Chicago's "Apprentice" Hopeful: You're Fired

Trump fires Stephanie Castagnier from show

By Marcus Riley
|  Friday, Nov 19, 2010  |  Updated 2:19 PM CDT
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PHOTOS: Chicago Apprentice's Viewing Party

Chicago's Stephanie Castagnier didn't make it past the top 5 on "The Apprentice."

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Stephanie Castagnier, Chicago's Apprentice

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No one could accuse Chicago's Stephanie Castagnier of being boring.

The outspoken Chicago contestant on the current season of NBC's "The Apprentice" made it to the final five, but didn't survive the boardroom this week, hearing the dreaded words "you're fired" from Donald Trump on Thursday night's episode.

Castagnier, who is originally from Montreal, got the boot after the team she led lost a challenge that required them to create a 30 second commercial for a mobile TV service.

But even though she knew she was getting fired going into Thursday night's show, Castagnier thought the episode made her look bad.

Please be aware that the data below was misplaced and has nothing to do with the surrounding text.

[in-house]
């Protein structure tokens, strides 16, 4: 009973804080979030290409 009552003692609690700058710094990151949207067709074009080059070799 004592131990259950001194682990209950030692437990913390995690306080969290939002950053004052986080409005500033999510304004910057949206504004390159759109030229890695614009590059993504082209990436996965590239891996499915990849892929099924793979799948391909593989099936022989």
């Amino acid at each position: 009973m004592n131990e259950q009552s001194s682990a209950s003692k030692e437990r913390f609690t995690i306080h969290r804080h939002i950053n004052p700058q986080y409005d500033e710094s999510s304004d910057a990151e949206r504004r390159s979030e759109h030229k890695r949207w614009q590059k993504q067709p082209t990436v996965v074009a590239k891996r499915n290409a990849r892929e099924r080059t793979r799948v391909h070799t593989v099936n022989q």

"They set it up and edited it so that I looked horrible, wasn't a team player and all that," Castagnier said. "But the truth came out in the boardroom. Don Jr. and Ivanka were on my side, so it feels like the firing wasn't justified."

Castagnier didn't shy away from conflict during her run on the show, and feuded with some of her fellow competitors. But she says it was never personal.

"I respect those who pull their weight. This is business. How can you respect someone who doesn't show up?," she says.

Overall, Castagnier called making the final five a "great learning experience," and a motivator to build her business and career.

She owns a mortgage banking company, Hudson Financial Group, and also runs a non-profit organization.

But her experience with the show has also inspired a new task -- speaking engagements on empowering women to not be afraid to step up and assert themselves in corporate America.

"There's definitely a double-standard when it comes to women in power in business. If a woman asserts herself, she's automatically considered a bitch, but if it's a man, he's considered a leader," Castagnier says. "We're at a time when people need to get out there, roll up their sleeves and work hard, regardless of gender."

 

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